What to do when meditation isn't doing it for you

“I’M TRYING TO F***ING MEDITATE” I shouted to no one in particular.

This was not the chilled, relaxed, Zen start to the day I had envisaged. It began with the ping of an email arriving on my laptop – was that something important? I tried to refocus and concentrate on my breathing, just like I’d been taught. Then I heard a clunking noise coming from the dryer – did I leave a coin in my pants? Then I heard the bin man, then it was a siren, then a dog barking at the siren, then a text message, then all of a sudden it was some incredibly loud drilling from the upstairs apartment.

“This is stupid! It’s f**ing useless! It’s tits on a bull, flyscreens on a submarine, a bloody chocolate teapot! Why do I even bother? Why isn’t there some other way to clear all this crap from my head without this ridiculous meditation malarkey?

I was a tad frustrated. I hadn’t quite achieved the mental state I was hoping for. After all, no one really wants their meditation to end up in a fit of angry, foul-mouthed ranting. “Bugger this” I said, “I am going for a mountain bike ride.”

Riding at speed along rocky trails may not seem like something entirely relaxing. Yet when I do it, I find all those stressful thoughts somehow disappear quicker than a magician’s assistant (just without the cool puff of smoke). On this outing it was no different. As soon as I pedalled onto the trail my mind was no longer focused on emails, noisy neighbours or whether Donald Trump was going to spark nuclear Armageddon. Instead it was concentrating on staying upright, dodging branches and avoiding collisions with unpredictable wallabies.

I was in a state which psychologists call ‘flow’. You probably know it as “being in the zone”. Flow activities absorb you in the present moment, keeping your mind so focused on what you are doing, that there is very little space for all those useless thoughts which may otherwise prove highly annoying and distracting.

Hungarian psychologist Mihály Csíkszentmihályi has dedicated his life to studying the science of flow. He describes six elements which are typically present in a flow state. These are:

  1. Intense and focused concentration on the present moment
  2. Merging of action and awareness
  3. A loss of reflective self-conciousness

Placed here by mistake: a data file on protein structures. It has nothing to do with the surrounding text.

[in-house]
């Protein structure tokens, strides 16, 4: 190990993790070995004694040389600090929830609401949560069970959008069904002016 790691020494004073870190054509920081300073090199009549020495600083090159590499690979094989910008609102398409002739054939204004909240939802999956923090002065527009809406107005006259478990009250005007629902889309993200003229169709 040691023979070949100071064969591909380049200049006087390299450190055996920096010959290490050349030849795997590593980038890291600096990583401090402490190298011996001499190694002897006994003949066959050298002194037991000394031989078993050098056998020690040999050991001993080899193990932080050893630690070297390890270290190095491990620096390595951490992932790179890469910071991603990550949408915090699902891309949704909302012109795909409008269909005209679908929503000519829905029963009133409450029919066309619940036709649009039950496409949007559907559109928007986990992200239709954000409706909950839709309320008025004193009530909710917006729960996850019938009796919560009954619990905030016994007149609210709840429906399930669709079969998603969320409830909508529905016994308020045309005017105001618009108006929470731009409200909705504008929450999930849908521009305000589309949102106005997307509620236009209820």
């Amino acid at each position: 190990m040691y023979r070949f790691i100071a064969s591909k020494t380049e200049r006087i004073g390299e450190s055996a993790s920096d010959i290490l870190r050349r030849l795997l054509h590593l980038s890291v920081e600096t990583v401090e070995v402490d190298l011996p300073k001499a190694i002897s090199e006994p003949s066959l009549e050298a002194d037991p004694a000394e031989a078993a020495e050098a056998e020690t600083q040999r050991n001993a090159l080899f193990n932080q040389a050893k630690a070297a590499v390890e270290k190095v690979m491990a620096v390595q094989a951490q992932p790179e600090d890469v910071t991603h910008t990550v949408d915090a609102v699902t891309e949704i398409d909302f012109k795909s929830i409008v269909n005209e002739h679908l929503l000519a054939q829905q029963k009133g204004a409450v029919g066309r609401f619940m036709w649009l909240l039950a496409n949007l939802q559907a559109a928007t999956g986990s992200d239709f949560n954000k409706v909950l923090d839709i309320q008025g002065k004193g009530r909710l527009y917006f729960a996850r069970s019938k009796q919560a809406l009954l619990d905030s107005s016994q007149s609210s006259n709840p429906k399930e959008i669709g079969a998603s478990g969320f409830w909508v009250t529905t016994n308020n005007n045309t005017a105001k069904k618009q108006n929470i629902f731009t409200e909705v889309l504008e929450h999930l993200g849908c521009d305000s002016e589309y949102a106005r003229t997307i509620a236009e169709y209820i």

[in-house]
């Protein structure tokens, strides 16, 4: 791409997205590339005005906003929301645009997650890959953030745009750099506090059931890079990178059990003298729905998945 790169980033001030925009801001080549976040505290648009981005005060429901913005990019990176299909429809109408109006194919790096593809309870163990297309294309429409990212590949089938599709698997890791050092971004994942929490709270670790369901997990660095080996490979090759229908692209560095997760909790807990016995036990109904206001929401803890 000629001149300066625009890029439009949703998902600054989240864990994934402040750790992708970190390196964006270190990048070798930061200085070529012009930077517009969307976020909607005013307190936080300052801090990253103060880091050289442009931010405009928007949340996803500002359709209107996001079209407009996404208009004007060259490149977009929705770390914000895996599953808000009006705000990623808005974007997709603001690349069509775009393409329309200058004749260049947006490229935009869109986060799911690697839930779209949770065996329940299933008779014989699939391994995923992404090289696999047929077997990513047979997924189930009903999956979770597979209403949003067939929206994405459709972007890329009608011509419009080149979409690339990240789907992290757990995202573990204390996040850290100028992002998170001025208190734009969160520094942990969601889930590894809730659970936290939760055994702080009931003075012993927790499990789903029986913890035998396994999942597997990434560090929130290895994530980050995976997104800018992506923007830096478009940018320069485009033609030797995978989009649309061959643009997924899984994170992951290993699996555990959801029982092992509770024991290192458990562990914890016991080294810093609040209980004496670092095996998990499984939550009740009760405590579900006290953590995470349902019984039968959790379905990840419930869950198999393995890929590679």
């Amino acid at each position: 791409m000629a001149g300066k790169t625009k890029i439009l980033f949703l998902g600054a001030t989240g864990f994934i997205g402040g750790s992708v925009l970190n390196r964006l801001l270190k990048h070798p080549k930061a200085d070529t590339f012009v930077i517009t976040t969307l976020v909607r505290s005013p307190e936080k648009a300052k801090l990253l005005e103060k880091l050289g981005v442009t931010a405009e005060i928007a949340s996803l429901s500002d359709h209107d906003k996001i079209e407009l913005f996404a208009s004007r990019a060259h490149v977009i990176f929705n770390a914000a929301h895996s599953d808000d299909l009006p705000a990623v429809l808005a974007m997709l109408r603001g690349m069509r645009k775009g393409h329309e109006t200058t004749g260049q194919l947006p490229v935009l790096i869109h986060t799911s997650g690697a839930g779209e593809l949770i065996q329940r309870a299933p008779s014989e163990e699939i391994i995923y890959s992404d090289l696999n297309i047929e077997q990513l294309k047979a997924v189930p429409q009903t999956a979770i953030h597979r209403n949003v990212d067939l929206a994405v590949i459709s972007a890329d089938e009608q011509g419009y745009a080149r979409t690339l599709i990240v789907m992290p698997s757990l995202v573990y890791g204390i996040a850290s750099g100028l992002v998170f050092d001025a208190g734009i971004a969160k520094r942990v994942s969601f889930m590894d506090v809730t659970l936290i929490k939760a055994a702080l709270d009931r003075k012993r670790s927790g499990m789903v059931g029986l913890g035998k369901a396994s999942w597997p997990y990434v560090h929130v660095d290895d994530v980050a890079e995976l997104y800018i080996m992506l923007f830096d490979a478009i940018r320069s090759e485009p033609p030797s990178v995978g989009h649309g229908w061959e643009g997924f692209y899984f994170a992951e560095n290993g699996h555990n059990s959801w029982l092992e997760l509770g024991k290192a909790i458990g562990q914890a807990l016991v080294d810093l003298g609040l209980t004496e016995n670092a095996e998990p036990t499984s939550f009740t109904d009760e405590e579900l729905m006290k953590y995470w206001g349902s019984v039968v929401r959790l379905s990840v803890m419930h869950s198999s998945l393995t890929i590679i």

4. A sense of personal control or agency over the situation or activity
  5. A distortion of temporal experience (one's subjective experience of time is altered)
  6. Experience of the activity as intrinsically rewarding

Consider your own favourite activities in relation to these elements. What brings you into a state of flow? It may be that you find your flow when you are doing something extreme like rock-climbing, kite-surfing or juggling chainsaws. Or perhaps you enjoy something a little less dangerous? Thankfully, ball sports, dancing or playing a musical instrument can all have the same absorbing effect. Even activities as genteel as painting a picture or playing a game of cards can allow you to find your flow.

Just like meditation, flow activities can deliver a wide range of psychological benefits. Engaging in a flow activity may help to ease stress, enhance your mood and produce a feeling of satisfaction or achievement. Depending on what your favourite flow activity is, you may also enjoy the many additional brain-boosting benefits associated with exercise, social interaction or being in nature.

One tragic aspect of our frantically busy modern lives is that most responsible grown-ups don’t make enough time for these brain-boosting, joy-giving, flow activities. Instead of prioritising this wonderful fun stuff, we prioritise the boring, stressful bits of life. In the name of good mental health, it’s time to change that!

If you are spending too much time wrapped up in a world of chores, responsibilities and stress, make the effort to regularly absorb yourself in something you really love. Pick up that neglected guitar. Dust off those dancing shoes. Get that surfboard wet. Whatever flow activity you are in to, making it part of your regular routine can improve your mental health and enhance your resilience.

And don’t give up on meditation! Whenever I am struggling with it, I simply think of my first attempt to ride a bike – it ended with me sprawled across my neighbour’s cactus garden, bleeding heavily and screaming for my mum. I know my worst meditation day will never be that bad. Like learning to ride a bike, learning to meditate takes some perseverance, but it’s a skill which can serve you for a lifetime. 

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